Anton Schönborn, 1829-1871
"'Schönborn is a capital Topographer. He is perfectly at home with his instruments. I question very much whether King has any one connected with him that will equal Schönborn. I do not think he has had a fair chance before. He has fixed the Longitude and Latitude of this point, taken all the elevations needed, and he proposes to map a belt--50 miles in width--to Fort Ellis, before commencing our systematic work." 
"Henry Elliott made drawings along the whole route, while Schönborn summarized the topography and Hayden sketched the geology."
"The loss of my chief topographer, Mr. Anton Schönborn, whose death occurred at Omaha after he had returned from the trip, with the notes which he had taken with zeal and ability, seemed almost irreparable. On my arrival at Washington I applied to Prof. J. E. Hilgard, the able assistant in charge of the United States Coast Survey Office, for aid in my extremity. With his usual sympathy and prompt action in all matters pertaining to science, he at once placed Mr. Schönborn's field-notes into the hands of the Coast Survey, and the result has been that Mr. Hergesheimer has compiled and drawn a series of maps and charts of the survey, whose beauty and accuracy attest his skill as a topographer. Prof. Renuel Keith, of the Coast Survey, computed the observations for latitude and time. Mr. Beaman has been permitted to consult from time to time with Mr. Charles A. Schott, in the preparation of the meteorological report. I cannot too earnestly express my obligations to the officers of the Coast Survey for their aid and counsel." --F. V. Hayden 
"He [Hayden] tore open the telegram. The first word he saw was suicide. His stomach lurched. It was Anton Schönborn, his old friend and topographer. Schönborn's housekeeper had found him in his room at Omaha House, where he had lived for the past three years. He had departed this life with a violent gesture: he'd cut his throat. . . . When they first met, Schönborn was Captain Raynolds's artist and topographer. They got along well. They were the only two Germans in the party, and Hayden thought that might have made a difference. On that trip, Hayden learned that Schönborn had a university degree and spoke five languages."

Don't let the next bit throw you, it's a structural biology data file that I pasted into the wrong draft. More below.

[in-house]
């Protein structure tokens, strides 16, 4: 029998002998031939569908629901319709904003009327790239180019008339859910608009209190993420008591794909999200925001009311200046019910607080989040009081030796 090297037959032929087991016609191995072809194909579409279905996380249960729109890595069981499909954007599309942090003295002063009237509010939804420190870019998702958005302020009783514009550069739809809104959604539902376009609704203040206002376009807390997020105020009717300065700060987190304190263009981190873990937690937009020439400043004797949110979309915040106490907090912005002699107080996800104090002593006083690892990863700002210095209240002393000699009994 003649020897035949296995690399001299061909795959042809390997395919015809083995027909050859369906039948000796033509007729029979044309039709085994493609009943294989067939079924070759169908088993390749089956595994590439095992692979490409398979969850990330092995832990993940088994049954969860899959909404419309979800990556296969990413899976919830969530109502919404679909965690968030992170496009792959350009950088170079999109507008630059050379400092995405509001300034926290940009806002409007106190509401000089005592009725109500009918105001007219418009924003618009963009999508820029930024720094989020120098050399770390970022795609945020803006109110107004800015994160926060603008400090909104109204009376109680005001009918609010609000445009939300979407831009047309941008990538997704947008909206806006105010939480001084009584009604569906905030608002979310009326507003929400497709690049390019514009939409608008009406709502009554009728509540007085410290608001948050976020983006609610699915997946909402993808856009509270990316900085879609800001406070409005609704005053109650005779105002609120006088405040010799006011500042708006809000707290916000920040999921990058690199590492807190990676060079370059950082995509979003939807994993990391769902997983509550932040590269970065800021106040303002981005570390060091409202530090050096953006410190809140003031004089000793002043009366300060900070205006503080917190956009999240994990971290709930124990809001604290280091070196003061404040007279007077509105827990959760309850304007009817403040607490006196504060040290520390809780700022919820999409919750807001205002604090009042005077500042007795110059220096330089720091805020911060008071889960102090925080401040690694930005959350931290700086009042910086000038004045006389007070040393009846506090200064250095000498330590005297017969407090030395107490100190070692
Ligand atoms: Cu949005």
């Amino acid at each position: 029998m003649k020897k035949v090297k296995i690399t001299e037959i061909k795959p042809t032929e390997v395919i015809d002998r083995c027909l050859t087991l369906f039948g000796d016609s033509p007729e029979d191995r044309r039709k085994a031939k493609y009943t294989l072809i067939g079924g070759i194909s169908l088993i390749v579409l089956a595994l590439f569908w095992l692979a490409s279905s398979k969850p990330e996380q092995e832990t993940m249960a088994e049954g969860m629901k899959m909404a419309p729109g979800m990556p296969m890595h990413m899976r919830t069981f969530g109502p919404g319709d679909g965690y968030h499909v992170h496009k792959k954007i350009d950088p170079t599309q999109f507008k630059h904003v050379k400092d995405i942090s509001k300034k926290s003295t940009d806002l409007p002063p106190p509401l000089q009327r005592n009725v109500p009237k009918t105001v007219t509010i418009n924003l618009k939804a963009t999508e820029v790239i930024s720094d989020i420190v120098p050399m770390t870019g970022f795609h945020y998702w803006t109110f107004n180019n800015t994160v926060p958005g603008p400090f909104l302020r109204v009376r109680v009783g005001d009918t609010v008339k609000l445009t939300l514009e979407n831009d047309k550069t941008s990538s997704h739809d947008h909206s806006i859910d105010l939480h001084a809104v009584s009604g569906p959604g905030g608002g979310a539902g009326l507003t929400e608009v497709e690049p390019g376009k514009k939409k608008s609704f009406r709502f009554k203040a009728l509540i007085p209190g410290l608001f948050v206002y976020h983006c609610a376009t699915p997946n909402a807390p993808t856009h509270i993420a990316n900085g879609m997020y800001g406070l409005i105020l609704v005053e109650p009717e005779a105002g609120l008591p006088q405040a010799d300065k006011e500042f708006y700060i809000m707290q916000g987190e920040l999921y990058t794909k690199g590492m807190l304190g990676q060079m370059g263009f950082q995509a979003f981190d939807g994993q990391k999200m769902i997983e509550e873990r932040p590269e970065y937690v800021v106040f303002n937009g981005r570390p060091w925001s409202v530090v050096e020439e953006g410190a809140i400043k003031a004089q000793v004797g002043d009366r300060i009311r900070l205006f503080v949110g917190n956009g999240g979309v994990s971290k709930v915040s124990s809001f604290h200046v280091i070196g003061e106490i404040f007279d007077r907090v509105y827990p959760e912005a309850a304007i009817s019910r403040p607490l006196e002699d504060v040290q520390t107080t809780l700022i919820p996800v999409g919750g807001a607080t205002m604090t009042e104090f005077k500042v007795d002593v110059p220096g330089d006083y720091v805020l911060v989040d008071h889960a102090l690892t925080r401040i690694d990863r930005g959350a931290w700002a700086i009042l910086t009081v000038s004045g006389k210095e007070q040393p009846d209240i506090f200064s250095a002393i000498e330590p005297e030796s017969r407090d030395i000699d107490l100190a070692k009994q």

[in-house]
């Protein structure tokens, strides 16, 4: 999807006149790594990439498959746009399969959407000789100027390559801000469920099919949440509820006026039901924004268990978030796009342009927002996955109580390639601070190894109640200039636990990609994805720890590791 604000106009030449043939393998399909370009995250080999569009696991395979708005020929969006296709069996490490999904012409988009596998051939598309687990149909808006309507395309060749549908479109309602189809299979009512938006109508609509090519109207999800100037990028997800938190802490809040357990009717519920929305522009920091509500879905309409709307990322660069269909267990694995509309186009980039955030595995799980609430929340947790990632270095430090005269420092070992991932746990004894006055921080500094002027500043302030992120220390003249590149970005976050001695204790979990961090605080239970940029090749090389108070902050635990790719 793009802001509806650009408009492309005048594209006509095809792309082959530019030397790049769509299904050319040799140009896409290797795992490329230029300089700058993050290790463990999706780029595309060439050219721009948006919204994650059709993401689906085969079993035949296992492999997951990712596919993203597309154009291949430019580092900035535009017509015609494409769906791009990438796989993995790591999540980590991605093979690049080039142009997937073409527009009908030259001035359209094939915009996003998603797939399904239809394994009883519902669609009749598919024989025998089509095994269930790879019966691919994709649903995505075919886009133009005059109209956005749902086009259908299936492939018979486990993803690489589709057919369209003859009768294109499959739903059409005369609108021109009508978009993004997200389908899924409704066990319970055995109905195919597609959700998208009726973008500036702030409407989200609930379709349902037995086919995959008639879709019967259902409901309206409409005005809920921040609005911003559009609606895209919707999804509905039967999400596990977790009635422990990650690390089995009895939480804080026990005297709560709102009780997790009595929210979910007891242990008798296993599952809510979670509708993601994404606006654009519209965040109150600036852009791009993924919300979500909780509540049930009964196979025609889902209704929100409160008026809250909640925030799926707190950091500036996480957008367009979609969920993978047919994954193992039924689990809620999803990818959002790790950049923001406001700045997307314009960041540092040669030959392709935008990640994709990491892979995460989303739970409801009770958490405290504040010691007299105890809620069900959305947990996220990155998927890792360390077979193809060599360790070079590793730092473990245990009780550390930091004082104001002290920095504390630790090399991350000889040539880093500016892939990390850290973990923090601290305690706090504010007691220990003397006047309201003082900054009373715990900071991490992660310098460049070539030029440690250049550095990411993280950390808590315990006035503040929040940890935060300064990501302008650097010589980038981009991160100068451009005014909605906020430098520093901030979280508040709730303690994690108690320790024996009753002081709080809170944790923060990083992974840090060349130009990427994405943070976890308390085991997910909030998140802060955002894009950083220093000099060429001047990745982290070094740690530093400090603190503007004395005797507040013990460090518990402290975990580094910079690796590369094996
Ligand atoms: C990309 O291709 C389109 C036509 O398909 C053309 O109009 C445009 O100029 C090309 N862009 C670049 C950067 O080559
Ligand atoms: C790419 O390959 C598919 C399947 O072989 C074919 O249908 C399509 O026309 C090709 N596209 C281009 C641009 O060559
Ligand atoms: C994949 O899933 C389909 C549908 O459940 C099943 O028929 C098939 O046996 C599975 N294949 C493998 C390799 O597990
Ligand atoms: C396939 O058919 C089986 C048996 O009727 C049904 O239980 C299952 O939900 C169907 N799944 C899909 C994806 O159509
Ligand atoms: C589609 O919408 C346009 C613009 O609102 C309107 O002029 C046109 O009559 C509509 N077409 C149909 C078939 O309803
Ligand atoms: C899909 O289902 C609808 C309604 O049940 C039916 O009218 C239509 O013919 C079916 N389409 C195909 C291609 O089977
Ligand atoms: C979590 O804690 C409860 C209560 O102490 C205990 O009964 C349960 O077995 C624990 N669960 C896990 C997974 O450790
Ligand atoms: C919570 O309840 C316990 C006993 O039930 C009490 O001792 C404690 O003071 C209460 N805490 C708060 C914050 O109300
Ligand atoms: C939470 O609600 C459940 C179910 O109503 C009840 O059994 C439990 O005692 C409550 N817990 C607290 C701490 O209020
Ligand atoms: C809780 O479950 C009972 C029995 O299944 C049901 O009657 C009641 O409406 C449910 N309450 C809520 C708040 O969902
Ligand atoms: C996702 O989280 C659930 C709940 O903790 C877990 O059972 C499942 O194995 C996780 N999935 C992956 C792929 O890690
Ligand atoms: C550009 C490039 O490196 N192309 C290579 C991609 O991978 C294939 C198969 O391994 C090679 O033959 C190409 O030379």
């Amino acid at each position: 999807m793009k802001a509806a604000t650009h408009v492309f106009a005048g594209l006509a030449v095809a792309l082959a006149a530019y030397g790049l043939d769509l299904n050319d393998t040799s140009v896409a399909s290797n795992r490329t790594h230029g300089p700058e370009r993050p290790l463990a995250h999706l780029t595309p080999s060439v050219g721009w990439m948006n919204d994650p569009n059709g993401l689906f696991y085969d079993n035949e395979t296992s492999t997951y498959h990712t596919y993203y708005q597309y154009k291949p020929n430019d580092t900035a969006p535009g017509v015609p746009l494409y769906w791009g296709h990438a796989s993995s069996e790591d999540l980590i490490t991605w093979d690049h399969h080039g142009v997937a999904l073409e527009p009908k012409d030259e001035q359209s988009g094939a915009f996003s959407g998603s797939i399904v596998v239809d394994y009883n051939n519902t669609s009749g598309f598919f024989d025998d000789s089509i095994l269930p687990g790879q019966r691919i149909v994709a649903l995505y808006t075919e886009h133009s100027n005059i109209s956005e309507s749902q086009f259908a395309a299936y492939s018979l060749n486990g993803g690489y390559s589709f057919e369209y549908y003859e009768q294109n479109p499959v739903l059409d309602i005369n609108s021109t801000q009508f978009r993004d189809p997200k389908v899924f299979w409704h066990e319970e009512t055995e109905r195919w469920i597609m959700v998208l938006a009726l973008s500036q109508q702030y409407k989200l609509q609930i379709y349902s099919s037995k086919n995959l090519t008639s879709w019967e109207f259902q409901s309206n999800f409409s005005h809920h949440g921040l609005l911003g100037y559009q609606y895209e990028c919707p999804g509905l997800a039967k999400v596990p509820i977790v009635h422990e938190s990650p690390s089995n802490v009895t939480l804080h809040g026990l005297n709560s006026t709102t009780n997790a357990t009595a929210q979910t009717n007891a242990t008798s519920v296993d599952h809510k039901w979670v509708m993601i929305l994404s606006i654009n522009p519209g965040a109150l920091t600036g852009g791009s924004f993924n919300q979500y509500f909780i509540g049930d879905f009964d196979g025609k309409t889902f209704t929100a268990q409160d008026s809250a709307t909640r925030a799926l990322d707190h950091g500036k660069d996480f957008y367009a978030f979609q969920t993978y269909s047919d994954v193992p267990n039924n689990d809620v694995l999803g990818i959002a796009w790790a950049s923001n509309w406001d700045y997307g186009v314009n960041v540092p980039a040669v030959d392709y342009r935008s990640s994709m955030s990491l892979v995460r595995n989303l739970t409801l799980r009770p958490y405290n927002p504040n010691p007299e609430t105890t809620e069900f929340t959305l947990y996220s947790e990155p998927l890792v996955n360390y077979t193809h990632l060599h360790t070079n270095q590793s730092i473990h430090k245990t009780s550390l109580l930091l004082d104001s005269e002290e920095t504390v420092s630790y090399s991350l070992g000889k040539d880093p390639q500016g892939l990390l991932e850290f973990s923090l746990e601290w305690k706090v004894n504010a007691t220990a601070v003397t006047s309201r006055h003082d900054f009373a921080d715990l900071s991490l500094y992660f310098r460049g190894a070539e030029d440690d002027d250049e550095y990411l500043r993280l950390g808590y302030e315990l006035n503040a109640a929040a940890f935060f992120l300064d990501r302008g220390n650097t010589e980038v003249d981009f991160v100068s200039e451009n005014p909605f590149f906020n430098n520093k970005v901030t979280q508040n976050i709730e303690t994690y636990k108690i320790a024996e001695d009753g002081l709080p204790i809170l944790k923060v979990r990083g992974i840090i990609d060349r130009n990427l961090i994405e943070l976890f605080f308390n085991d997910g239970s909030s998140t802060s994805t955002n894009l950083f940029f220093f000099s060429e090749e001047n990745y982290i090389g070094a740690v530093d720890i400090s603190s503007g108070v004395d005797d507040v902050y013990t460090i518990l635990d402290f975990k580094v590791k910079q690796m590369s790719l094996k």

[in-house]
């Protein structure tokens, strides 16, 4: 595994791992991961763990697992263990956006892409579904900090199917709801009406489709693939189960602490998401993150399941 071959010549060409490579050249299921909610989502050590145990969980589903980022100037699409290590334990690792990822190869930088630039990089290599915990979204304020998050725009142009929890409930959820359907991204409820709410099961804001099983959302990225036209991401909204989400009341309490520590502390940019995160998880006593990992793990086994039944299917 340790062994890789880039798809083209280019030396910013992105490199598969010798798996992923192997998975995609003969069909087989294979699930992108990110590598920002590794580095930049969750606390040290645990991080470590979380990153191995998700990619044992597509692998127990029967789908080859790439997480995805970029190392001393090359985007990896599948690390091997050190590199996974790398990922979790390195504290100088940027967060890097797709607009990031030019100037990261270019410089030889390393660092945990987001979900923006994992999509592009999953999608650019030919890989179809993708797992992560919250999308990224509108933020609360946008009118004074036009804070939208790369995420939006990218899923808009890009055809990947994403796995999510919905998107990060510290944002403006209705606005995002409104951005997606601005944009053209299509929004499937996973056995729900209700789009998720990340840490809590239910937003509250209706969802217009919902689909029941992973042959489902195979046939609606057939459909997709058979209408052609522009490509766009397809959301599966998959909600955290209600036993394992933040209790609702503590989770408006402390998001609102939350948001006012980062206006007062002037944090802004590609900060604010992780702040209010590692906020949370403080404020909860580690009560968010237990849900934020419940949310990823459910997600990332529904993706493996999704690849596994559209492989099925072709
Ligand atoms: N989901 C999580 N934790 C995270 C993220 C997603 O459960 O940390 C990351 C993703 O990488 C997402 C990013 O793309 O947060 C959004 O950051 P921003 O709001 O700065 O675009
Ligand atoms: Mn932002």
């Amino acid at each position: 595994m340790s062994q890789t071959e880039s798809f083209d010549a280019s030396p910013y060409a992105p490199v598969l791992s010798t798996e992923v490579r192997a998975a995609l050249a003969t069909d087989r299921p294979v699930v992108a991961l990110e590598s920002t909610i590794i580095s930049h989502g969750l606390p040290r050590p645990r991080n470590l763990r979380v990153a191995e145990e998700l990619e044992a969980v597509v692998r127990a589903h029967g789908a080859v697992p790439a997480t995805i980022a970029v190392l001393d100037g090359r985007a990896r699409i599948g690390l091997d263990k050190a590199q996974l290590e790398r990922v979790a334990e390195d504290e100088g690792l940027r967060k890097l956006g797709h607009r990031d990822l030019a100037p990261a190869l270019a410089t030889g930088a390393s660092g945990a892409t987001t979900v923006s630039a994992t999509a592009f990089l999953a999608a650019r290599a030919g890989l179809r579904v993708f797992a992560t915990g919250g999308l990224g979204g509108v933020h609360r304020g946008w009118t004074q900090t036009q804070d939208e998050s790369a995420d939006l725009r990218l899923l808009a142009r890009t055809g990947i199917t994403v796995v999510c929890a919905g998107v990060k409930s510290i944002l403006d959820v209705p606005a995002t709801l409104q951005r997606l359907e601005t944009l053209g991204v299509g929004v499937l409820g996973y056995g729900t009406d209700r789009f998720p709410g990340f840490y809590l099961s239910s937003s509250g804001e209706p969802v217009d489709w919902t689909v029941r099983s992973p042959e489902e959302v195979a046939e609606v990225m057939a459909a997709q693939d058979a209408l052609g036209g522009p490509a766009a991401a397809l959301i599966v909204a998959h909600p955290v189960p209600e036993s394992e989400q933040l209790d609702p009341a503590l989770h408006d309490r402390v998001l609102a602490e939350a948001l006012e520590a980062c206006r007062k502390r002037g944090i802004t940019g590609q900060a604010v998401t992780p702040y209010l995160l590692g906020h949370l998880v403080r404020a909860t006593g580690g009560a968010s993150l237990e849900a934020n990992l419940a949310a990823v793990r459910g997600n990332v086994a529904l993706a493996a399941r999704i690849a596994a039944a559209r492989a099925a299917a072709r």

To the best of my knowledge no one has found Schonborn's field notes, or any evidence of how they were translated by the Coastal Survey. Elevations cited in Peale's diary often differ from the same elevations listed in Hayden's report, and some of these differ with elevations appearing on Hayden's official map. Peale, for instance, calculated the Lower Falls at 400 feet when they are measured today at 308. The 1869 and 1870 expeditions came much closer using their balls of twine, with findings of 360 feet and 350 feet, respectively. In Hayden's report their height is listed at 350 feet." 
- Fedinand Hayden quoted in Merrill, Marlene. With Hayden in the Field : a Case Study Based on Unpublished Letters and Diaries from the 1871 Yellowstone Survey. 1993. Yellowstone Research Center Archives.
- David Michael Delo, The Yellowstone, Forever! (Helena, MT: Kingfisher Books, 1998), pg. #358.
- USGS Photographic Library, http://libraryphoto.cr.usgs.gov/index.html
- Mike Foster, Strange Genius: The Life of Ferdinand Vandeveer Hayden (Niwot, CO: Roberts Rinehart Publishers, 1994), pg. #208.
- F. V. Hayden, Preliminary Report of The United States Geological Survey of Montana and Portions of Adjacent Territories; Being A Fifth Annual Report of Progress (Washington: Government Printing Office, 1872), pg. 5-6.
- Merrill, Marlene. With Hayden in the Field : a Case Study Based on Unpublished Letters and Diaries from the 1871 Yellowstone Survey. 1993. Yellowstone Research Center Archives.